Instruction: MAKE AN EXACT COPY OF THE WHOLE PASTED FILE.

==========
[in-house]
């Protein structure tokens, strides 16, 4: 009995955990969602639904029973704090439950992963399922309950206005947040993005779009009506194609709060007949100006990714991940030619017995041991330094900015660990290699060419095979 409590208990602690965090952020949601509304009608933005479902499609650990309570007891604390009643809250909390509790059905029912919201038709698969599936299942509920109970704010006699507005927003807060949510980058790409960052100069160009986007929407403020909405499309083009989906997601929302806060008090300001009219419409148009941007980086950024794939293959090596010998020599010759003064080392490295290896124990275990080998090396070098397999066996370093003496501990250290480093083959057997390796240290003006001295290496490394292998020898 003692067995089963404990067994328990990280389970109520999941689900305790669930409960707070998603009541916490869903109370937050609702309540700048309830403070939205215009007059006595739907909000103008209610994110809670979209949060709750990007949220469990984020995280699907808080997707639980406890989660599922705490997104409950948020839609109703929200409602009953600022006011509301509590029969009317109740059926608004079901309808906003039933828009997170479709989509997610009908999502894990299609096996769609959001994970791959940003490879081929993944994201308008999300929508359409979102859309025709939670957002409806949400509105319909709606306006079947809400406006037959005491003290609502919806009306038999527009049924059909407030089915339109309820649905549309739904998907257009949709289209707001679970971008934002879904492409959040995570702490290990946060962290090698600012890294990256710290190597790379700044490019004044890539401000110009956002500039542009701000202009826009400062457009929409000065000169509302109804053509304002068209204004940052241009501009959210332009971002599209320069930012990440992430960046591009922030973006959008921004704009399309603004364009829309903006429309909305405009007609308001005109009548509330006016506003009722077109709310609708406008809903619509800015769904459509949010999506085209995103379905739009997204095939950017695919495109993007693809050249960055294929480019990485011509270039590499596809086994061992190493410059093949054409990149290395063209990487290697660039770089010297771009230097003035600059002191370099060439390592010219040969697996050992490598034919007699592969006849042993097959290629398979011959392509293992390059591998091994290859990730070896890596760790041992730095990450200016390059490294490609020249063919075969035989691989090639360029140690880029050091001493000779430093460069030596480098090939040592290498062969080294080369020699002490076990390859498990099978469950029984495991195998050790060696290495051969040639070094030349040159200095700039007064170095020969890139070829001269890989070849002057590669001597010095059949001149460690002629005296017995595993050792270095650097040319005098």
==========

[in-house]
């Protein structure tokens, strides 16, 4: 009995955990969602639904029973704090439950992963399922309950206005947040993005779009009506194609709060007949100006990714991940030619017995041991330094900015660990290699060419095979 409590208990602690965090952020949601509304009608933005479902499609650990309570007891604390009643809250909390509790059905029912919201038709698969599936299942509920109970704010006699507005927003807060949510980058790409960052100069160009986007929407403020909405499309083009989906997601929302806060008090300001009219419409148009941007980086950024794939293959090596010998020599010759003064080392490295290896124990275990080998090396070098397999066996370093003496501990250290480093083959057997390796240290003006001295290496490394292998020898 003692067995089963404990067994328990990280389970109520999941689900305790669930409960707070998603009541916490869903109370937050609702309540700048309830403070939205215009007059006595739907909000103008209610994110809670979209949060709750990007949220469990984020995280699907808080997707639980406890989660599922705490997104409950948020839609109703929200409602009953600022006011509301509590029969009317109740059926608004079901309808906003039933828009997170479709989509997610009908999502894990299609096996769609959001994970791959940003490879081929993944994201308008999300929508359409979102859309025709939670957002409806949400509105319909709606306006079947809400406006037959005491003290609502919806009306038999527009049924059909407030089915339109309820649905549309739904998907257009949709289209707001679970971008934002879904492409959040995570702490290990946060962290090698600012890294990256710290190597790379700044490019004044890539401000110009956002500039542009701000202009826009400062457009929409000065000169509302109804053509304002068209204004940052241009501009959210332009971002599209320069930012990440992430960046591009922030973006959008921004704009399309603004364009829309903006429309909305405009007609308001005109009548509330006016506003009722077109709310609708406008809903619509800015769904459509949010999506085209995103379905739009997204095939950017695919495109993007693809050249960055294929480019990485011509270039590499596809086994061992190493410059093949054409990149290395063209990487290697660039770089010297771009230097003035600059002191370099060439390592010219040969697996050992490598034919007699592969006849042993097959290629398979011959392509293992390059591998091994290859990730070896890596760790041992730095990450200016390059490294490609020249063919075969035989691989090639360029140690880029050091001493000779430093460069030596480098090939040592290498062969080294080369020699002490076990390859498990099978469950029984495991195998050790060696290495051969040639070094030349040159200095700039007064170095020969890139070829001269890989070849002057590669001597010095059949001149460690002629005296017995595993050792270095650097040319005098």